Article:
Which Joe gave his name to ‘sloppy joes’? We look at five interesting sandwiches and their lexical origins.
A fungus that grows on corn, considered a delicacy in Mexico where cooks use it to flavor food.
- ‘Last week I ate so many huitlacoche tacos in Condesa, I think it may be coming out my ears!’
- ‘Then he says huitlacoche is corn fungus, not a nervous breakdown, sillies.’
- ‘Soft-shell crab should be lighter, the flouring less mealy, but tamales, especially white corn with huitlacoche, have the right balance, inside and out.’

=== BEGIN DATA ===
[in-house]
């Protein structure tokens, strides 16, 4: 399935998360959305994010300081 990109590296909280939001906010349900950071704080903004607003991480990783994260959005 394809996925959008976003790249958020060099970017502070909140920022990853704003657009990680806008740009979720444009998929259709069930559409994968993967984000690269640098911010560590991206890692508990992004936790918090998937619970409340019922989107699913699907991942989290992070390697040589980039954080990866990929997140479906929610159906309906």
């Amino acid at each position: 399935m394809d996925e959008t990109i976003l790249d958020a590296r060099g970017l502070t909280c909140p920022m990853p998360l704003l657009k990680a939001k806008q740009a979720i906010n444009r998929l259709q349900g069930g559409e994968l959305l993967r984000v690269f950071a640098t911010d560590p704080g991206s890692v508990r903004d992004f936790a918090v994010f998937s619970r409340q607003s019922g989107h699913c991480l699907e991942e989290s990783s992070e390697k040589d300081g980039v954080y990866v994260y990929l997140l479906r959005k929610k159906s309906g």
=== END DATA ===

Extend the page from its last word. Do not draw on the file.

- ‘Add the huitlacoche and cook until tender, about one minute.’
- ‘Beneath is a stuffing-like blend of enlarged, earthy huitlacoche and grilled corn kernels rolled with cotilla, lime and ancho chile.’
We take a look at several popular, though confusing, punctuation marks.
From Afghanistan to Zimbabwe, discover surprising and intriguing language facts from around the globe.
The definitions of ‘buddy’ and ‘bro’ in the OED have recently been revised. We explore their history and increase in popularity.